Upcoming Conversions Events
- Tuesday, April 4, 7:30-9 pm – Carpenter Room, Rubenstein Library 249 – Presentation by Grace Hamman, Jessica Hines, and Jessica Ward, Ph.D. Candidates in English at Duke and UNC-Greensboro
“Conversions: Transformations in the Vices and Virtues in Late Medieval England”
This series of short, conference-length talks given by Grace Hamman, Jessica Hines, and Jessica Ward, is interested in exploring one particularly prominent conversion discourse in Late Medieval England—that around the vices and virtues. These talks understand that the processes of developing vices or virtues are inherently processes of conversion. In order for a person to become either vicious or virtuous, some form of transformation of practices, habits, or understanding must occur. Moreover, building on the work of such scholars as Barbara Rosenwein and Siegfried Wenzel, our panel considers 14th and 15th century-Europe (and England in particular) as a time and place in which cultural changes such as the rise of the mercantile economy, clerical reformations, challenges by heretical religious movements, and political instability, transformed the representations and theories of vices and virtues.
By focusing closely on the conversions taking shape in a particular religious discourse over a relatively short time span within a particular culture, the tight focus of our talks allows for a conversation about the minute, but often important, changes taking place within the representation of vices and virtues in this period. How did changes in pastoral manuals shape changes in writing about vices and virtues (and vice versa)? How did economic changes shape understanding of such vices as avarice or even gluttony? Such a tight focus gives us a lens into the culture of a particular culture as it is undergoing significant culture changes that resonate even into the contemporary era.
While the lens through which we are exploring conversion in the medieval period may be tightly focused, a study of vices and virtues is expansive in the types of questions and concerns that it raises. A study of vice and virtue is at once concerned with the ethical, historical, social, intellectual, affective, and theological. To ask what the vices and virtues are, how they may be shaped, developed, or changed, how one can convert from vice to virtue and vice versa, is to look for the significant, if often minute, changes occurring in the moral culture of Late Medieval England.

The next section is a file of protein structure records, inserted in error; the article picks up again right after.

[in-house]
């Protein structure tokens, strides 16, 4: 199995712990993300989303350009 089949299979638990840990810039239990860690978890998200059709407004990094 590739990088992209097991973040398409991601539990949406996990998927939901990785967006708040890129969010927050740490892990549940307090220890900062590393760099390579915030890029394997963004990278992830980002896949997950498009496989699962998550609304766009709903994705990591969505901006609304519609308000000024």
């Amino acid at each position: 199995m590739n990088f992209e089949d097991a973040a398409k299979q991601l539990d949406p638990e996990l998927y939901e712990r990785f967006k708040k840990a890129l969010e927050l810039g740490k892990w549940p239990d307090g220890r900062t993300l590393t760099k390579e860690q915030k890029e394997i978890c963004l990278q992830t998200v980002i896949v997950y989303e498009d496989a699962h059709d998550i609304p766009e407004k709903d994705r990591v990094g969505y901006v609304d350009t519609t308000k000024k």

“Guillaume de Digulleville et Avarice.” Guillaume de Digulleville, Pèlerinage de vie humaine MS. Bibliothèque nationale de France.
- Wednesday, March 22, 7:30-9 pm – Carpenter Room, Rubenstein Library 249 – Presentation by Samantha Arten, Ph.D. Candidate in Musicology at Duke
“Music Education for ‘All Sortes of People’: Sixteenth-Century Protestantism’s Push for Musical Literacy”
Among the many theological and liturgical commitments of the various Protestant denominations born in the sixteenth-century Reformations was the belief that all of the laity, rather than just priests and professional choir, should sing in religious services. Congregational singing was enabled and encouraged by printed music books endorsed by Protestant religious authorities, including Lutheran hymnals, the Geneva Psalter, and England’s Whole Booke of Psalmes. However, it was not enough merely to make congregational music available to the common people; in order to use these books, the people had to be taught how to read music. In this talk, I argue that confessional conversion was matched by an educational conversion: Protestants advocated for musical literacy (in addition to their more widely-discussed contribution to general literacy). I will discuss Luther’s push for music education in schools before turning to the music-theoretical prefaces and solmization syllables (solfège: re, mi, fa, and so on) printed in the Geneva Psalter and The Whole Booke of Psalmes. I will also seek your help in grappling with the problem of female voices, which stems from an apparent contradiction in Protestant thought: a priesthood of all believers means that everyone should have a religious voice, but Paul forbade women to speak in church (1 Corinthians 14:34-35). Did the Protestant push for musical literacy for the common people include women?